Tuesday, August 14, 2012

Axolotls Critically Endangered


soggy boglin


In the remnants of one small lake, surrounded by the overpopulated outgrowths of Mexico city, lives one of the most unusual species on the edge of extinction. It is the axolotl salamander that uniquely spends its whole life in larval form and can regenerate entire body parts!

Ordinarily, amphibians undergo metamorphosis from egg to larva and larva to adult form. The Axolotl is unique in that it retains its larval features thoughout its life, a condition called neoteny. This means that although they have an adult size, they have retained external gills, a wide head with lidless eyes, and have underdeveloped limbs. Axololts differ from most other salamanders in that they live permanently in the water. Although they develop rudimentary lungs, they breath through their beautifully-shaped external lungs.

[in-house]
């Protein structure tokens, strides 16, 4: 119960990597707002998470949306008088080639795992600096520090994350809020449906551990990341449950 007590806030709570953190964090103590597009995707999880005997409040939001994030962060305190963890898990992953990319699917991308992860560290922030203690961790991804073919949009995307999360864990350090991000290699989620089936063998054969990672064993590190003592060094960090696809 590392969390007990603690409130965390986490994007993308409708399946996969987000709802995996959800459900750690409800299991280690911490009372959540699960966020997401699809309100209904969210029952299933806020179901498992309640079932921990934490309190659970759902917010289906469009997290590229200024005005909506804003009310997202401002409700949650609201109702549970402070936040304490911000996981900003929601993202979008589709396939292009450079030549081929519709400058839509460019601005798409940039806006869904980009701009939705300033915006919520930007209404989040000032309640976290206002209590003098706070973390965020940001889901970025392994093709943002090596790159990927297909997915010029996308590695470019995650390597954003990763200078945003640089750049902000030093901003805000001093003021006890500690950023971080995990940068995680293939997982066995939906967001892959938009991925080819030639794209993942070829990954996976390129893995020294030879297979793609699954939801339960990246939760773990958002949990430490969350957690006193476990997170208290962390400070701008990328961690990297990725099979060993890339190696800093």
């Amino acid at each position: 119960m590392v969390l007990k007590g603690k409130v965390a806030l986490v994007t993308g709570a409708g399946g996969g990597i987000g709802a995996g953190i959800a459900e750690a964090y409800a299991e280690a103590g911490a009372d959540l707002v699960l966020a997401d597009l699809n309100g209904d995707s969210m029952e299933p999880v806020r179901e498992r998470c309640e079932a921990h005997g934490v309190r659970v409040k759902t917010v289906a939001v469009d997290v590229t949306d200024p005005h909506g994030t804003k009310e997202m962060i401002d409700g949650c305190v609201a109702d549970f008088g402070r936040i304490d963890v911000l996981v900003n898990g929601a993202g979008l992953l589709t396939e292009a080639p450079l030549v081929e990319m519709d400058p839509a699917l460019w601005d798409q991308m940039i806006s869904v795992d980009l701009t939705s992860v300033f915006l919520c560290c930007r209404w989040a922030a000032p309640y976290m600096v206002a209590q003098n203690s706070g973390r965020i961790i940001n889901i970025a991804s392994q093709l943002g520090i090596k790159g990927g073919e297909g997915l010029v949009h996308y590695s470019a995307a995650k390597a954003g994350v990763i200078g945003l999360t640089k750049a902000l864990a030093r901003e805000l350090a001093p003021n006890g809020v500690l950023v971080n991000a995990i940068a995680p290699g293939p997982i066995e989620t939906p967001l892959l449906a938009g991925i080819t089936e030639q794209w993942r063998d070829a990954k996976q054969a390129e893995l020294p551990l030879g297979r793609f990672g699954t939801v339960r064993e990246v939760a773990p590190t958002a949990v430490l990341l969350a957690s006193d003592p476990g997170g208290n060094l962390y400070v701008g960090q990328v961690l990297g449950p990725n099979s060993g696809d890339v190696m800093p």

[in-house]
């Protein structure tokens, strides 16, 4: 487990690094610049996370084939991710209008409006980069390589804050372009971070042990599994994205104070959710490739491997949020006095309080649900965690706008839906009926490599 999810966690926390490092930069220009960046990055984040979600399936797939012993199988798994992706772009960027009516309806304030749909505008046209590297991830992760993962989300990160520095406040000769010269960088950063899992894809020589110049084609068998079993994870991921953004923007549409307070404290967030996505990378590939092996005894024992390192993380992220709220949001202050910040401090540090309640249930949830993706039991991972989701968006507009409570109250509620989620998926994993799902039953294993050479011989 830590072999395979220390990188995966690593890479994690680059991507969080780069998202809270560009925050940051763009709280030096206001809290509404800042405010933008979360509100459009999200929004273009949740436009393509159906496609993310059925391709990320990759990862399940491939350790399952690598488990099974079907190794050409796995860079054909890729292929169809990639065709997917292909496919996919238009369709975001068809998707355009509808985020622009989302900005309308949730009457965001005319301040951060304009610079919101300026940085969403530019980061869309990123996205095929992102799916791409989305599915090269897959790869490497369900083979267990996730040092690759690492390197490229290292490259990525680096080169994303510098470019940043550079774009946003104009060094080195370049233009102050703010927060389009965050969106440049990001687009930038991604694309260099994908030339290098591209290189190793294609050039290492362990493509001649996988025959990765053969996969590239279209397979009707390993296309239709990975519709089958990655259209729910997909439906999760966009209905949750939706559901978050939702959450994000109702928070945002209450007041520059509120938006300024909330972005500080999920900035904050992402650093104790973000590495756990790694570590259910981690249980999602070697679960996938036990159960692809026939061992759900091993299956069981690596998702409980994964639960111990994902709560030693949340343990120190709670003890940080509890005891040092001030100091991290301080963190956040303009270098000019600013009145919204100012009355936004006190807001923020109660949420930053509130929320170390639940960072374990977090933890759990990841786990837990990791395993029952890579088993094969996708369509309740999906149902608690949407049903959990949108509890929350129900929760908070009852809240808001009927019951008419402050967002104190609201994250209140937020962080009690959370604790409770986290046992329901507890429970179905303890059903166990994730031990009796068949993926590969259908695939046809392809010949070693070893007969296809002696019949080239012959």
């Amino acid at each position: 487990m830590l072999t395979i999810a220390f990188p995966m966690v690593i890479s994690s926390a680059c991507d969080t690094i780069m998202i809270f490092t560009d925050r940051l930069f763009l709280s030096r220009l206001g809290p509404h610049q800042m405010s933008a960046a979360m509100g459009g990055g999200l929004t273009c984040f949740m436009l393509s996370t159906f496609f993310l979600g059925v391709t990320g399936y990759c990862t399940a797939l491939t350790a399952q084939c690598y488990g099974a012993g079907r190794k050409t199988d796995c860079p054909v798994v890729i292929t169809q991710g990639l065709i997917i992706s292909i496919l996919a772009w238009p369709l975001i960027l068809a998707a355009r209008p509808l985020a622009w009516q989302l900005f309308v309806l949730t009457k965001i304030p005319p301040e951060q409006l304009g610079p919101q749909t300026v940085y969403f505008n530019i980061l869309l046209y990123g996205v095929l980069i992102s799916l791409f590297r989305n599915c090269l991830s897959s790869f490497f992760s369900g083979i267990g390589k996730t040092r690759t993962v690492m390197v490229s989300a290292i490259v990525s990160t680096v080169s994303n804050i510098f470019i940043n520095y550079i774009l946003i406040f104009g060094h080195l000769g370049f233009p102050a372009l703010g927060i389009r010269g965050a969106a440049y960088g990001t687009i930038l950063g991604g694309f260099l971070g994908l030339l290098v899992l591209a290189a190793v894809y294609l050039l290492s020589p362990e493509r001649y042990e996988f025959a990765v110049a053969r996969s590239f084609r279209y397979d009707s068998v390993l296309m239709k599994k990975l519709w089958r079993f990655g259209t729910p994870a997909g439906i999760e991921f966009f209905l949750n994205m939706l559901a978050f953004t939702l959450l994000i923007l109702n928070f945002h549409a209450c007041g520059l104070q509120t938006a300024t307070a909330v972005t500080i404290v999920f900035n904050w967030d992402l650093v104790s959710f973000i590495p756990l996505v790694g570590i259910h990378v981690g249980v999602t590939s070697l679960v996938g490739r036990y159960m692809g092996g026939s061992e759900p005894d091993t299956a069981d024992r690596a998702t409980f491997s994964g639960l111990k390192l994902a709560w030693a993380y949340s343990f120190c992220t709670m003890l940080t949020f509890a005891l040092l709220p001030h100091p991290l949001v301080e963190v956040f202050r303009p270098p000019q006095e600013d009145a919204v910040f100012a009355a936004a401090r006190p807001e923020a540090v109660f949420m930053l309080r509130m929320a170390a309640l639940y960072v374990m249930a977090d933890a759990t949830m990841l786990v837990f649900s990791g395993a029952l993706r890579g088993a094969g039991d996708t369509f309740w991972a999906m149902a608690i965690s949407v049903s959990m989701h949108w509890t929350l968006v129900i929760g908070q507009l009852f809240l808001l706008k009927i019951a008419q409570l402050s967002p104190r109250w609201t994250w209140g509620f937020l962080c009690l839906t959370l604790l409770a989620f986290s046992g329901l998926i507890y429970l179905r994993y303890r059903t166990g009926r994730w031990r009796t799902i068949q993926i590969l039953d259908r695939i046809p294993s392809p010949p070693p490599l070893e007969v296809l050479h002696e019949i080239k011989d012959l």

Axolotls can live up to 15 years on a diet of worms, insects and small fish. Having located food by smell, these fascinating creatures capture their prey by sucking it in with vacuum force. Like all amphibians, it is poikilothermic (its body temperature is dependent upon its surroundings). They are typically black or mottled brown, but albino and white and pastel varieties are somewhat common, particularly among axolotls kept as pets. They make good pets and are always smiling cheerfully. Axolotls were a staple of the Aztec diet, which gives us an idea of how plentiful they were.
Axolotls are extensively used in scientific research. Not only because of their rare neoteny, ease of breeding and large embryos, but especially because of their unique ability to regenerate most body parts! In a period of months, they can grow entire new limbs and even portions of the brain and spine can be regenerated. An axolotl that for example loses its foot will usually grow one back over a period of a few weeks!
Axolotls last remaining native habitat exists only as polluted canals because of the dramatic urbanization of Mexico city . The only surviving wild population is very small, as recent surveys suggest that fewer than 1200 axolotls remain. Although as of 2008 axolotl in the wild are listed as a critically endangered by the IUCN, the last wild population is still decreasing and urgent action is necessary to restore this uniques animal number and habitat.

No comments:

Post a Comment

Through this ever open gate
None come too early
None too late
Thanks for dropping in ... the PICs